Data were extracted by 2 authors (Y.L and Z.L) respectively based on the characteristics of studies. Detailed information included (1) basic information, such as author's last name, year and type of publication, country; (2) patient characteristics and treatment information; and (3) efficacy outcomes and adverse events. Due to the fact that all the studies were RCTs, we used the Cochrane collaboration tool to determine the risk of bias, including six items: (1) sequence generation, (2) allocation concealment, (3) blinding, (4) incomplete outcome data, (5) no selective outcome reporting, and (6) other sources of bias. For each item, a low risk counts as a score of 1, with a total of 6 scores. Any disagreement was discussed with a third author(Y, X) and resolved with our consensus.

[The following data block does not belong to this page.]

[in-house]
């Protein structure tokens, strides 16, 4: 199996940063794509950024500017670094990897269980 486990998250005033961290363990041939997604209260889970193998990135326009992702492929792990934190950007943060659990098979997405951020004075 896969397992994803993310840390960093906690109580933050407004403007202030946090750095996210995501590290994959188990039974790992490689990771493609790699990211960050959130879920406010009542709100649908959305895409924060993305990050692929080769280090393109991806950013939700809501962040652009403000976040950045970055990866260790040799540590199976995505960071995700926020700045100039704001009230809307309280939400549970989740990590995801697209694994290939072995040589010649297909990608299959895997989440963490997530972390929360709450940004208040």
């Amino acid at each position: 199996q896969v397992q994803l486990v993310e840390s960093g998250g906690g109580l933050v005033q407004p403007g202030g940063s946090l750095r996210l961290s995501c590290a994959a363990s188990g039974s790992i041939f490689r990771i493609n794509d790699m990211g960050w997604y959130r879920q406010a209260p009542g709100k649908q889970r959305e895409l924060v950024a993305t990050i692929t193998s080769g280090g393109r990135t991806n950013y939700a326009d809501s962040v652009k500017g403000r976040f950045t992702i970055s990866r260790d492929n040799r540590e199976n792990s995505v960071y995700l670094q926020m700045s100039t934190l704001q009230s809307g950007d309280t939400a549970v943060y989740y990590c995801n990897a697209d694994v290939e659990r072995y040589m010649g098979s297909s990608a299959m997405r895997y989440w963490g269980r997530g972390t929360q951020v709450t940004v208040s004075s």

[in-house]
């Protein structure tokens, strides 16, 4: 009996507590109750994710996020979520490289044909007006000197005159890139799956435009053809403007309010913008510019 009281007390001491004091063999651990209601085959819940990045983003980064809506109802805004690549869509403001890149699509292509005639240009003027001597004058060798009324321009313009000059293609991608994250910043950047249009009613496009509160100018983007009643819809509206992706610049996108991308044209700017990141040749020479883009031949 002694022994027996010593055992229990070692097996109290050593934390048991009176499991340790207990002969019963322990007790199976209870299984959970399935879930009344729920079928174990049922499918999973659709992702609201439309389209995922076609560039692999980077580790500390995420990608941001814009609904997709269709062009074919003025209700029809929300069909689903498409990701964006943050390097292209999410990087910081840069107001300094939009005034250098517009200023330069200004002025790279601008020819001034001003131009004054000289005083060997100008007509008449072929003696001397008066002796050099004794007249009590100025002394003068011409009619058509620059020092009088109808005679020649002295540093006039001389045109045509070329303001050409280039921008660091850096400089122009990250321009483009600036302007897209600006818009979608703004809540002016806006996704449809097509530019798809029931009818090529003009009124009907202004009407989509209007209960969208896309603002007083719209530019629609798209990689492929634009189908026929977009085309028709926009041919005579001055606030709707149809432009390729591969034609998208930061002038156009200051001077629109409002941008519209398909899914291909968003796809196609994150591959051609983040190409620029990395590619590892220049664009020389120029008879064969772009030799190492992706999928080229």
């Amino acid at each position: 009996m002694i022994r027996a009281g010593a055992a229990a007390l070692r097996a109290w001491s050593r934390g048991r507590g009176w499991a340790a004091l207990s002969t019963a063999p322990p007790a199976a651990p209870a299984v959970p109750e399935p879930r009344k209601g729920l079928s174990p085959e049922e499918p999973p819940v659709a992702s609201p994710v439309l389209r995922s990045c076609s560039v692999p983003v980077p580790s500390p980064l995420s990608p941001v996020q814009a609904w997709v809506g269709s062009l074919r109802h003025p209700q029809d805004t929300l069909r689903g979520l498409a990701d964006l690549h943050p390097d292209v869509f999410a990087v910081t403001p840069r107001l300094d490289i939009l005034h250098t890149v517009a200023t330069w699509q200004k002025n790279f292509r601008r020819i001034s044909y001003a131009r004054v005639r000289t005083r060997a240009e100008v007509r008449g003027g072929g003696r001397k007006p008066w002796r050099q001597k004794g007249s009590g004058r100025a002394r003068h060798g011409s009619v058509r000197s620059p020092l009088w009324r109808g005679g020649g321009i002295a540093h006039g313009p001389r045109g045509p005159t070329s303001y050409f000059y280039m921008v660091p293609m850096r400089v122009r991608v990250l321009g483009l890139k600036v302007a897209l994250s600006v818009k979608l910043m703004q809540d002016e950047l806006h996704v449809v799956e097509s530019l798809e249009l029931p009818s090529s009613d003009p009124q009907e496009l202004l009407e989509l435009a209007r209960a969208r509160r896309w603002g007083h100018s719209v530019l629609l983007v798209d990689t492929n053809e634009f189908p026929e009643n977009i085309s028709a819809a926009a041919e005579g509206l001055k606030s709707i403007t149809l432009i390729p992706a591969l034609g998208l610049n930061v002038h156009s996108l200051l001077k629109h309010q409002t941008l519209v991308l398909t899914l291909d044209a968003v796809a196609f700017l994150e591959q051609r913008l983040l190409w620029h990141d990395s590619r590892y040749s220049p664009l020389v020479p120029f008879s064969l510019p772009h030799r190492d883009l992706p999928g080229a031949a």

The primary end points were stent occlusion rates and overall survival time. Stent occlusion was dichotomous variables, so we extracted the number of events and total number of observed patients. Then, the odds ratios (OR) with 95% confidence intervals (CIs) were calculated. Also, survival was continuous variables, the means and standard deviations of observed patients were extracted from the included studies. Then, the pooled estimate of the mean difference (MD) with 95% confidence intervals (CIs) was calculated. Finally, the OR or MD of each study was pooled using either a fixed-effects or random-effects model. Moreover, when important information was not clear enough, we used digital software Engauge Digitizer (version 12.0) to extract information in the coordinates of the Kaplan-Meier curves from each of the included graphs, the survival analysis data points were extracted simultaneously. All the extracted information was exported into Microsoft Excel 2019, and then was imported into software Graphpad Prism (version 8) to analyze survival data information to reconstruct Kaplan-Meier curves and to obtain the HR (Hazard Ratio), median and mean survival time, stent occlusion rate and P value. It was considered valuable when the difference was less than 5% between the original and the extracted information. P values < 0.05 was defined as significant. A p value for Cochrane's χ2 <0.1 or I2 > 50% was considered to have high heterogeneity. Random-effects models were used when the I² >50%; otherwise, fixed-effects models were used. Publication bias was assessed by Egger's test for asymmetry. The statistical analysis was performed using Stata (version 15) and RevMan 5.3 (Cochrane Collaboration, Oxford, U.K.).